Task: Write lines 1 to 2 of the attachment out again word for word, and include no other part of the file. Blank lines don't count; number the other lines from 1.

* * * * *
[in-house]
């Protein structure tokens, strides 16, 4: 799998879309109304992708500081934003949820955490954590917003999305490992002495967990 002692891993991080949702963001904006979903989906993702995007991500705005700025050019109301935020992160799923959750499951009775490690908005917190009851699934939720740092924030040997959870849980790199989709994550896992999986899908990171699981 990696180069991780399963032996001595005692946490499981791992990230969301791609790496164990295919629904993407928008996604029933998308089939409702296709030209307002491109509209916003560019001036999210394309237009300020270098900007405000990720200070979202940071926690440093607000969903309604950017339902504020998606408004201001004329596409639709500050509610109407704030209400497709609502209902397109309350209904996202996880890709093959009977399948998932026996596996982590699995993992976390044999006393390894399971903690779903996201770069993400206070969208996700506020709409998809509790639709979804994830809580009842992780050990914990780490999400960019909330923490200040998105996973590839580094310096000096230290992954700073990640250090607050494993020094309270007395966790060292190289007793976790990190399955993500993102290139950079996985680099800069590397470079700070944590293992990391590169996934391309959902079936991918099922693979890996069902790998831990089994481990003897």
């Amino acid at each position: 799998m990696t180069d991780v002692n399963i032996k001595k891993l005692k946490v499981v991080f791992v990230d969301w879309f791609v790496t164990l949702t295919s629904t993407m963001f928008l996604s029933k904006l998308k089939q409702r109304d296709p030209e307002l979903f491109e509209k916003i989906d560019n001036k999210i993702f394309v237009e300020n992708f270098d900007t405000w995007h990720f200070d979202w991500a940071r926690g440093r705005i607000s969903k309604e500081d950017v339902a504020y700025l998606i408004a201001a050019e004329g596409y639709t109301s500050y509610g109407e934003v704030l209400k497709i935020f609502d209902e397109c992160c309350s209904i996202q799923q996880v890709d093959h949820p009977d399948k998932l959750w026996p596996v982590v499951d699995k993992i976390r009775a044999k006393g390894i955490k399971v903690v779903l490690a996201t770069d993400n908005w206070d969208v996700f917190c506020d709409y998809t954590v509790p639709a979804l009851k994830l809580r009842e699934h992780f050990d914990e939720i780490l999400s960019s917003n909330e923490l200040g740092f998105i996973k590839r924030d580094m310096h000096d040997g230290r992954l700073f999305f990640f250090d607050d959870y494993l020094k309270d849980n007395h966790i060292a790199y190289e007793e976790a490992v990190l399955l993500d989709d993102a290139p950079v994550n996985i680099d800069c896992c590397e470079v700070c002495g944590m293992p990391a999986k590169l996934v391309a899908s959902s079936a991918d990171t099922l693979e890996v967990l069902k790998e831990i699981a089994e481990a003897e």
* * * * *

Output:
[in-house]
């Protein structure tokens, strides 16, 4: 799998879309109304992708500081934003949820955490954590917003999305490992002495967990 002692891993991080949702963001904006979903989906993702995007991500705005700025050019109301935020992160799923959750499951009775490690908005917190009851699934939720740092924030040997959870849980790199989709994550896992999986899908990171699981 990696180069991780399963032996001595005692946490499981791992990230969301791609790496164990295919629904993407928008996604029933998308089939409702296709030209307002491109509209916003560019001036999210394309237009300020270098900007405000990720200070979202940071926690440093607000969903309604950017339902504020998606408004201001004329596409639709500050509610109407704030209400497709609502209902397109309350209904996202996880890709093959009977399948998932026996596996982590699995993992976390044999006393390894399971903690779903996201770069993400206070969208996700506020709409998809509790639709979804994830809580009842992780050990914990780490999400960019909330923490200040998105996973590839580094310096000096230290992954700073990640250090607050494993020094309270007395966790060292190289007793976790990190399955993500993102290139950079996985680099800069590397470079700070944590293992990391590169996934391309959902079936991918099922693979890996069902790998831990089994481990003897």